Forget Y2K, look out for EMU.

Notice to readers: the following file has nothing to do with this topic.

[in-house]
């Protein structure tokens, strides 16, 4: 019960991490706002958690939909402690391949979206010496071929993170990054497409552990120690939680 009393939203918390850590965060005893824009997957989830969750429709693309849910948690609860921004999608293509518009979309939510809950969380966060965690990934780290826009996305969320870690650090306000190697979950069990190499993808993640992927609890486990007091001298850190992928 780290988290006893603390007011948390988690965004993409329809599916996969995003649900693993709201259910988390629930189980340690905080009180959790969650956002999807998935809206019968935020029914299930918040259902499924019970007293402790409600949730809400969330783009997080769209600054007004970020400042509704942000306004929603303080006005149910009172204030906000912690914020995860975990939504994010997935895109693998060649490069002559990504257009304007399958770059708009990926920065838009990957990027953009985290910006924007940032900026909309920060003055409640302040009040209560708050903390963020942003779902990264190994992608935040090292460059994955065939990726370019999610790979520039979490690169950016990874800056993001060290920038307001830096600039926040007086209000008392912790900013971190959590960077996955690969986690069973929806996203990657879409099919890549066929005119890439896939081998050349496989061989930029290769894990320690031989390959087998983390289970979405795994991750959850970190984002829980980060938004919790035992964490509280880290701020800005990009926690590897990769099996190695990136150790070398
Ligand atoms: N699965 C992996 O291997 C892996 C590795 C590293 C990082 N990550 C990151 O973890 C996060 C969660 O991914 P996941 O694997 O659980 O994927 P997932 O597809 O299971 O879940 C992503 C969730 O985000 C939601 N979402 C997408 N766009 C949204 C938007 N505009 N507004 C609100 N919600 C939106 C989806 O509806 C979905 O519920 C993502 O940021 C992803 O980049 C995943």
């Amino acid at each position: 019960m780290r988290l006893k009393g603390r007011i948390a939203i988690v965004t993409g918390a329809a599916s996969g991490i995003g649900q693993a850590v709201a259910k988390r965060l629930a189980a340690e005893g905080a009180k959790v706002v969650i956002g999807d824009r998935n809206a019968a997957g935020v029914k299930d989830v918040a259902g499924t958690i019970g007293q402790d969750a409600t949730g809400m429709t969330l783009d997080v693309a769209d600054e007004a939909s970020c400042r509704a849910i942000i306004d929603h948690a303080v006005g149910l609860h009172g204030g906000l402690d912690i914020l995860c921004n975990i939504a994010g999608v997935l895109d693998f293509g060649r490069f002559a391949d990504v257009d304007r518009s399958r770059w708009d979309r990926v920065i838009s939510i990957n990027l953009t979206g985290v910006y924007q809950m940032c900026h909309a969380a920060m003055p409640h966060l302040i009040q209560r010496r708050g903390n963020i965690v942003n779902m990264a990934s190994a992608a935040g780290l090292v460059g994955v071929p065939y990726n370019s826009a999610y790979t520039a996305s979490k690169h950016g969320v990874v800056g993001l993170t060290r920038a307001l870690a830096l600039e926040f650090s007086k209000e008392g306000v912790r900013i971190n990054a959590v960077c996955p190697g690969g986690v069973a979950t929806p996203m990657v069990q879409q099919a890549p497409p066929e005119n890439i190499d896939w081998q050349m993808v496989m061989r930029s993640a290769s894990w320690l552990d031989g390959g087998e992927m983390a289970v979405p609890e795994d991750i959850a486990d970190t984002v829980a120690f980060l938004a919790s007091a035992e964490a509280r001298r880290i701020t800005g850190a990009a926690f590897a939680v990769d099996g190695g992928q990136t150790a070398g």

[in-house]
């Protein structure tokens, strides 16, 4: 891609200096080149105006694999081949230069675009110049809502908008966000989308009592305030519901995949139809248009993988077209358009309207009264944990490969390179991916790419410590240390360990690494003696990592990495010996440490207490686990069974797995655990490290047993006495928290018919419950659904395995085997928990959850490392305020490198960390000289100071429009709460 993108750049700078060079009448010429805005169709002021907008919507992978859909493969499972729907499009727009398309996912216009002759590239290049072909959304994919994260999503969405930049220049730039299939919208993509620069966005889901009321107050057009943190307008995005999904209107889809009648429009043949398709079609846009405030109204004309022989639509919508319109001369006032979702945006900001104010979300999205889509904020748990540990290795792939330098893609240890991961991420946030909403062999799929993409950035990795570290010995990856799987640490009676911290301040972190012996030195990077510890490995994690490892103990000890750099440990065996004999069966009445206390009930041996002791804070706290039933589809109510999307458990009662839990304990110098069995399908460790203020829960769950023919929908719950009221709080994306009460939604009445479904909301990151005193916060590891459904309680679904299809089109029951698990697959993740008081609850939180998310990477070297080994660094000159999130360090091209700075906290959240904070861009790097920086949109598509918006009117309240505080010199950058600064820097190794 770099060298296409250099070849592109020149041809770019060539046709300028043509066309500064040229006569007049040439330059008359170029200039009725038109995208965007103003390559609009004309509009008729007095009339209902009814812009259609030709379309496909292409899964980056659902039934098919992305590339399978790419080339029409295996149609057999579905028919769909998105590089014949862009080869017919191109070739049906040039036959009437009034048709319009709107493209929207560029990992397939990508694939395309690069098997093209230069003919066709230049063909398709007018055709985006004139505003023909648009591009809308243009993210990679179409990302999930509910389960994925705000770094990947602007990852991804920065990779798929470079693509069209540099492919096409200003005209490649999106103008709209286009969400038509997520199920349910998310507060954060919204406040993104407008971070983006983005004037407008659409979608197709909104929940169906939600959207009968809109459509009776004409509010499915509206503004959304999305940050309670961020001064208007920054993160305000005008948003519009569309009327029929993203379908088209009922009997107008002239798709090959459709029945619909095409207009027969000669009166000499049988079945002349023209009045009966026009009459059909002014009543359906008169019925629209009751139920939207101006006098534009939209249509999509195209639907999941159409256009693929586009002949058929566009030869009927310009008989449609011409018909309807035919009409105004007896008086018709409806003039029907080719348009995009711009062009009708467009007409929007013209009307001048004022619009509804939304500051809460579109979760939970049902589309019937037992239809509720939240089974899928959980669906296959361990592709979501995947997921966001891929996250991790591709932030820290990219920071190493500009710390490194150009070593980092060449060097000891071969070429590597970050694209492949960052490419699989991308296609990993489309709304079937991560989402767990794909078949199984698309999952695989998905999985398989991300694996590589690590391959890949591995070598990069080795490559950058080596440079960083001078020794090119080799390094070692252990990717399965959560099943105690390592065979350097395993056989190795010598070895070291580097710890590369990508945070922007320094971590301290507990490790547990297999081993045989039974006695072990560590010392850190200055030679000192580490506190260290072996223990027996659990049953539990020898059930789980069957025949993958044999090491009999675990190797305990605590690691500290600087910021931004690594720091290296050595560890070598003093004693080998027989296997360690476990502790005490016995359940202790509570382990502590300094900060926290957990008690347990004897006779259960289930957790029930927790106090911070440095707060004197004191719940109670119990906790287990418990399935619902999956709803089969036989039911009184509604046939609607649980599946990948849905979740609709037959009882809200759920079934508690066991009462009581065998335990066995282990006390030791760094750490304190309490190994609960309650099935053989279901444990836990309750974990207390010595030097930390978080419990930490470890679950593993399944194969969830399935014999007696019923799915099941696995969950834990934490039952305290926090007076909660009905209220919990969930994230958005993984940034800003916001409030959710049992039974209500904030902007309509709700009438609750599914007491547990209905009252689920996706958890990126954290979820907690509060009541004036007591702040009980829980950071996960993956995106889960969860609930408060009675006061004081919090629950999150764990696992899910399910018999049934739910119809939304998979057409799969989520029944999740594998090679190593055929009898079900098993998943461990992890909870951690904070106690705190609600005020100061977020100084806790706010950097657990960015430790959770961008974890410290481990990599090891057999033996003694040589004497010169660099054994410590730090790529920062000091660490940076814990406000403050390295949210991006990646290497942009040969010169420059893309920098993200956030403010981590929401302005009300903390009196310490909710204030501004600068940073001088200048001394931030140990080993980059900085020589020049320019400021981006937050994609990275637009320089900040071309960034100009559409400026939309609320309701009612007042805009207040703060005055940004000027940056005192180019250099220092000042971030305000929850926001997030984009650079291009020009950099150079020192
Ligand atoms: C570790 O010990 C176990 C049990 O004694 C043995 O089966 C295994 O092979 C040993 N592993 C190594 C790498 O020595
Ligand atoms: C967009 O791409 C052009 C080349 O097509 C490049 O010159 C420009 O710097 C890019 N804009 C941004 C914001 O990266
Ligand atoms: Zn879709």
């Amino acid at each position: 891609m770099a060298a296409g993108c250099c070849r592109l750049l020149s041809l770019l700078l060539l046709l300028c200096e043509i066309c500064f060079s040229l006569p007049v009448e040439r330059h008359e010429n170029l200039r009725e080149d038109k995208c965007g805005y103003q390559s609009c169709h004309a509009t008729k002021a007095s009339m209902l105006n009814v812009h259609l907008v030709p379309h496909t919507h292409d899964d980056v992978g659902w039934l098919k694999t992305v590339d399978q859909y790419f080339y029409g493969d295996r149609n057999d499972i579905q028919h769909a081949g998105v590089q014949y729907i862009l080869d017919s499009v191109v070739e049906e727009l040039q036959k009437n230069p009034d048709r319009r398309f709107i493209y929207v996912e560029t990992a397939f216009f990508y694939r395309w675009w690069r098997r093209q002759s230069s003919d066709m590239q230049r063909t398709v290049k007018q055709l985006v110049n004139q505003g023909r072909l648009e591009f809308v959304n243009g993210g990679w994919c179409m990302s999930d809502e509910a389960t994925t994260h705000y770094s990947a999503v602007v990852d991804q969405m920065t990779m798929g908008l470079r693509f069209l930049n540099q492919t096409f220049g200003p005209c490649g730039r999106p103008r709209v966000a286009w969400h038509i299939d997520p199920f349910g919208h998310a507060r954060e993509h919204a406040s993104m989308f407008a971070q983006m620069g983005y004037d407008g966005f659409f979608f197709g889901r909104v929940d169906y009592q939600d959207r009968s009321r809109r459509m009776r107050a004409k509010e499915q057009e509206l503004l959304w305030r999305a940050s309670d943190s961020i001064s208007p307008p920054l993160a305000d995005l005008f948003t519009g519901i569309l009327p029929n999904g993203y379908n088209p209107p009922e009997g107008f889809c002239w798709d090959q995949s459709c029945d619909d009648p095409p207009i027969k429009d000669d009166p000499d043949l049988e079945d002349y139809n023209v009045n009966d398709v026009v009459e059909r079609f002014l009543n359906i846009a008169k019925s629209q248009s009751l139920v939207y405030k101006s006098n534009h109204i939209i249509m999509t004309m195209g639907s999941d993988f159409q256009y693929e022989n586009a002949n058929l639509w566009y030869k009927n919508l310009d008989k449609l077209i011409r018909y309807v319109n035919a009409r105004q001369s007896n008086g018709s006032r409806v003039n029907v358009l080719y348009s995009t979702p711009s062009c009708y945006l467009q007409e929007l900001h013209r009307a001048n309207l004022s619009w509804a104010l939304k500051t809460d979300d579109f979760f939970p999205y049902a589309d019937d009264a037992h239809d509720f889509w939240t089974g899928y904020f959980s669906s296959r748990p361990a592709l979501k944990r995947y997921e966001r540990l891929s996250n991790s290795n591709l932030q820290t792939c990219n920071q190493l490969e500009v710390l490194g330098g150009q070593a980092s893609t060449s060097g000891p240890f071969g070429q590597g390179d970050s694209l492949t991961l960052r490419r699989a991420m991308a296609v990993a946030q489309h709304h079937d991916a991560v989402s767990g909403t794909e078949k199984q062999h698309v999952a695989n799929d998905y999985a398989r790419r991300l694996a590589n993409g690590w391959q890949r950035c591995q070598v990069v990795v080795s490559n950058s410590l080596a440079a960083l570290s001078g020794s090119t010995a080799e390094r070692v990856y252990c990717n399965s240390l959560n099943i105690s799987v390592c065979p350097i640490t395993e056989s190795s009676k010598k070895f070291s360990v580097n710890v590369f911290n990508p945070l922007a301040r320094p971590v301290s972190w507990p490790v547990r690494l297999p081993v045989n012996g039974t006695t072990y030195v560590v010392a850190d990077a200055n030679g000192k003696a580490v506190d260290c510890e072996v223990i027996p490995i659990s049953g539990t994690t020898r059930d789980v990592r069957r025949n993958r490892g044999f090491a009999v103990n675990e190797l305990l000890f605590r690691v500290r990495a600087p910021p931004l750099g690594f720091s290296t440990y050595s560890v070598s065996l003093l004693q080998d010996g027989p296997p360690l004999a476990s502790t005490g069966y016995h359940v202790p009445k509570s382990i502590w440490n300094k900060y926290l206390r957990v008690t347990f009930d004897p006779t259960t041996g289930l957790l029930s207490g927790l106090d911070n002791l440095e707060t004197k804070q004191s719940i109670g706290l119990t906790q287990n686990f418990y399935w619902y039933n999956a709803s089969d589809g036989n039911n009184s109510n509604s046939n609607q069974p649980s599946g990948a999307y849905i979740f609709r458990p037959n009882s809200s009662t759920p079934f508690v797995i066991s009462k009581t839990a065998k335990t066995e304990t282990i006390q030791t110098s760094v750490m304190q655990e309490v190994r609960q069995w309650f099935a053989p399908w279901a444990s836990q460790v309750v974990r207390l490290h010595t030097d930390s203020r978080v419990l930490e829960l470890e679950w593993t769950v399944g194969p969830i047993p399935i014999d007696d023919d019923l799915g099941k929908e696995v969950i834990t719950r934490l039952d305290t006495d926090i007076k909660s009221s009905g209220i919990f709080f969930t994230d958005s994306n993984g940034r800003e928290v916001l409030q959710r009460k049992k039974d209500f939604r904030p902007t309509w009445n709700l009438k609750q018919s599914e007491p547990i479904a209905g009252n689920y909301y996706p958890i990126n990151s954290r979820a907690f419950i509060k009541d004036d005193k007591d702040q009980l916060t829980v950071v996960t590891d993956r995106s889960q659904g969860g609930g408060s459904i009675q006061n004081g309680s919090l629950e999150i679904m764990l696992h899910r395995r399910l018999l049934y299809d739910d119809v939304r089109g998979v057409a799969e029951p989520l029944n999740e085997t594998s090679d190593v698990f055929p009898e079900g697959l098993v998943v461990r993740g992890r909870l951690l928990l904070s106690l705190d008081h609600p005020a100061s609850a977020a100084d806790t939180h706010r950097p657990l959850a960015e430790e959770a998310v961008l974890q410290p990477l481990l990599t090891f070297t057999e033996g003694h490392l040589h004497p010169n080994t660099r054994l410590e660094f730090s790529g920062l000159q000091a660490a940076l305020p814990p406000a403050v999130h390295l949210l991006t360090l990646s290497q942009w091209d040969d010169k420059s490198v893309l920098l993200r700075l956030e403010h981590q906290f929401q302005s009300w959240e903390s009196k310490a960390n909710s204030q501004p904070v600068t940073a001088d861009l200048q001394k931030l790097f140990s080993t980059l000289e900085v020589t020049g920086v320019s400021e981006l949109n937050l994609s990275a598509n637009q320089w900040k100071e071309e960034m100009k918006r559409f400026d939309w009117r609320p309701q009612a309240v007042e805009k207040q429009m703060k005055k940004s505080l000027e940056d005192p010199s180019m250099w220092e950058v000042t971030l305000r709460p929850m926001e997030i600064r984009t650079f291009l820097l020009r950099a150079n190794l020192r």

In the public’s mind, 1999 is likely to go down in history as the year of the bug. Homes and businesses have been inundated with images of yellow and black millennium nasties in the shape of the now-familiar bug logo. It has appeared on television, billboards and on leaflets pushed through our letter boxes. In anticipation of bug-related problems, the government set up Action 2000, chaired by Don Cruickshank, to help small and medium-sized companies to prepare for all eventualities. But although the great majority of IT media hype throughout the year has centred around millennium compliance, accountancy software companies have been concentrating their efforts on e-commerce software and the introduction of the single European currency. Most planning, ordering and implementation of software is carried out two to three years in advance. So while scary Y2K stories have been appearing in the national press, the larger accountancy firms have already put their systems in place and are well and truly tested. Millennium compliance may be good news for accountants, but it has been partly bad news for systems providers. In particular the top five software houses – SAP, JD Edwards, Baan, PeopleSoft and Oracle – all suffered poor results compared to 1997 and 1998. Dennis Keeling, chief executive of BASDA, the UK accountancy software developers’ trade association, says that this year has stretched the IT world’s survival tactics. ‘The last time I witnessed a sales slump like this year was in 1971 when we converted into new money. There were massive redundancies and it took 18 months to two years before people settled down,’ he says. However, amid the doom and gloom it became clear that the saving grace for software developers would be the demand for e-commerce, both customer-to-business and business-to-business systems. Experts have reiterated throughout the year that demand for e-commerce capabilities would mushroom. XML software in particular proved popular, mainly due to its price and the ease with which it can be implemented. In the US, XML projects have been dubbed by experts as ‘bigger than the Internet’ in their potential for growth. The launch of the euro prompted a surge of euro-compliant financial packages at the start of the year. Companies breathed a sigh of relief in January as its introduction passed off without any major hitches. BMW, which reported its 1999 accounts in euros, said at the time ‘the introduction is not so difficult’. Euro-related activity in the finance IT market may have dropped off midway through the year, but not everyone mirrored BMW’s confidence. Developers said changing calculation routines and database field sizes was ‘more of a challenge than Y2K’. And because the timing of the UK’s entry into the single currency is by no means settled, compliance projects are likely to loom large in the near future. As Keeling confirms: ‘If anyone thinks the Y2K problem was the worst thing ever, they are wrong. We are all just limbering up for EMU. All accounting amounts and documents have to balance. The average down-time for firms will be three days with larger firms more likely to take five or six days to undertake EMU conversion.’ Other talking points during the year included the Accounting Standards Board turning down a call from London-based Britannia Software to class company websites as fixed assets. ASB technical director Allan Cook said in March: ‘As websites have no clear market value, they could not be capitalised.’ In April the first firm to file a 1999/2000 tax return via the Inland Revenue’s electronic lodgement system warned that returns submitted in this way were being treated as ‘an afterthought’ by Revenue officers. The Revenue, meanwhile, spent much of the year on a project to convert 50,000 PCs to run on Windows NT: the work was completed in October. Sage launched a free Internet access package in May for small businesses in a bid to move itself away from the small business accountancy provider towards becoming ‘a more dominant player in the e-commerce field’. In the same month the government was panned for announcing plans to launch a scheme to improve IT advice for small firms as part of its technology strategy. Software trade associations called the adviser skills initiative a ‘dead duck’. The government’s e-commerce Bill was launched last month amid confident claims from e-minister Patricia Hewitt that the UK would aim to become the world’s leading centre for e-commerce – but not before critics, including Tory shadow trade and industry minister Angela Brown, said the Bill ‘was sending out ‘mixed messages’. The turn of the year may or may not see the resolution of millennium bug-related problems. But accounting and software gurus will be facing up to a good many issues long after the champagne has gone flat.

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